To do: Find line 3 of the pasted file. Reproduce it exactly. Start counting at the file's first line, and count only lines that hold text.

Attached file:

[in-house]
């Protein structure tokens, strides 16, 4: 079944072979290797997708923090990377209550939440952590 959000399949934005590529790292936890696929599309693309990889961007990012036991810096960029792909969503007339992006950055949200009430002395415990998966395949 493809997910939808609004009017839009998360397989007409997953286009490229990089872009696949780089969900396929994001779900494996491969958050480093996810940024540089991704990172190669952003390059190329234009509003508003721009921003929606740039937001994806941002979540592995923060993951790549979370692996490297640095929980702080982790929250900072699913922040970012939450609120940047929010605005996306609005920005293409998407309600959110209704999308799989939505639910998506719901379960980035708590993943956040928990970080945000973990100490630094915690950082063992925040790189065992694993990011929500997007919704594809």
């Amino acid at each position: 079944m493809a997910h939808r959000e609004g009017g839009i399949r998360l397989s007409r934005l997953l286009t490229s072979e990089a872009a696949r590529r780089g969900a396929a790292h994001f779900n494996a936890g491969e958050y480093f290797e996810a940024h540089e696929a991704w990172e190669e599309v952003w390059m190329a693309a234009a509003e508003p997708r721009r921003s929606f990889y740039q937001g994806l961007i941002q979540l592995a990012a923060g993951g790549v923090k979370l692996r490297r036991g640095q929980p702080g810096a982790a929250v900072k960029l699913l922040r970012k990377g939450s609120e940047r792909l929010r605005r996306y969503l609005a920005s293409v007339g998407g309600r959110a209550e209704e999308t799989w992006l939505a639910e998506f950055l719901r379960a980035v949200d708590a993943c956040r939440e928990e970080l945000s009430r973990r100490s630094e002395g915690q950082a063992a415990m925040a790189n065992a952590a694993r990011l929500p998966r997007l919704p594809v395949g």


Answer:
């Amino acid at each position: 079944m493809a997910h939808r959000e609004g009017g839009i399949r998360l397989s007409r934005l997953l286009t490229s072979e990089a872009a696949r590529r780089g969900a396929a790292h994001f779900n494996a936890g491969e958050y480093f290797e996810a940024h540089e696929a991704w990172e190669e599309v952003w390059m190329a693309a234009a509003e508003p997708r721009r921003s929606f990889y740039q937001g994806l961007i941002q979540l592995a990012a923060g993951g790549v923090k979370l692996r490297r036991g640095q929980p702080g810096a982790a929250v900072k960029l699913l922040r970012k990377g939450s609120e940047r792909l929010r605005r996306y969503l609005a920005s293409v007339g998407g309600r959110a209550e209704e999308t799989w992006l939505a639910e998506f950055l719901r379960a980035v949200d708590a993943c956040r939440e928990e970080l945000s009430r973990r100490s630094e002395g915690q950082a063992a415990m925040a790189n065992a952590a694993r990011l929500p998966r997007l919704p594809v395949g």